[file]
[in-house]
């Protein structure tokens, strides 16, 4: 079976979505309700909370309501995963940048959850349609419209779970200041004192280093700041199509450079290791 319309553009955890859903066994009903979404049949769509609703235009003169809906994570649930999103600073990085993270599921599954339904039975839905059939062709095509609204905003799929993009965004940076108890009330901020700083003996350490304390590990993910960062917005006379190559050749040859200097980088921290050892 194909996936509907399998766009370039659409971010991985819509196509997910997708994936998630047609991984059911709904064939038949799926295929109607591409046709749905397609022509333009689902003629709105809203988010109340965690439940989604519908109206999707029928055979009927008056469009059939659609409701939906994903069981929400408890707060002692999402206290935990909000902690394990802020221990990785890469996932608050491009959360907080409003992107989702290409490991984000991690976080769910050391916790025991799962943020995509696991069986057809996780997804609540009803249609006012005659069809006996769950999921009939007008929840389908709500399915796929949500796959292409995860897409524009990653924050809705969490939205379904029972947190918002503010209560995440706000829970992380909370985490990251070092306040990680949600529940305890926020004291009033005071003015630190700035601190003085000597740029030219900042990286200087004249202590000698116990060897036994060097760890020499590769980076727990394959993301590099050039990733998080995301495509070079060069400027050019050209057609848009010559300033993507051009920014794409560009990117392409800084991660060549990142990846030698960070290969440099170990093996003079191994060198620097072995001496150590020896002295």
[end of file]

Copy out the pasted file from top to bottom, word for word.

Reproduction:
[in-house]
């Protein structure tokens, strides 16, 4: 079976979505309700909370309501995963940048959850349609419209779970200041004192280093700041199509450079290791 319309553009955890859903066994009903979404049949769509609703235009003169809906994570649930999103600073990085993270599921599954339904039975839905059939062709095509609204905003799929993009965004940076108890009330901020700083003996350490304390590990993910960062917005006379190559050749040859200097980088921290050892 194909996936509907399998766009370039659409971010991985819509196509997910997708994936998630047609991984059911709904064939038949799926295929109607591409046709749905397609022509333009689902003629709105809203988010109340965690439940989604519908109206999707029928055979009927008056469009059939659609409701939906994903069981929400408890707060002692999402206290935990909000902690394990802020221990990785890469996932608050491009959360907080409003992107989702290409490991984000991690976080769910050391916790025991799962943020995509696991069986057809996780997804609540009803249609006012005659069809006996769950999921009939007008929840389908709500399915796929949500796959292409995860897409524009990653924050809705969490939205379904029972947190918002503010209560995440706000829970992380909370985490990251070092306040990680949600529940305890926020004291009033005071003015630190700035601190003085000597740029030219900042990286200087004249202590000698116990060897036994060097760890020499590769980076727990394959993301590099050039990733998080995301495509070079060069400027050019050209057609848009010559300033993507051009920014794409560009990117392409800084991660060549990142990846030698960070290969440099170990093996003079191994060198620097072995001496150590020896002295």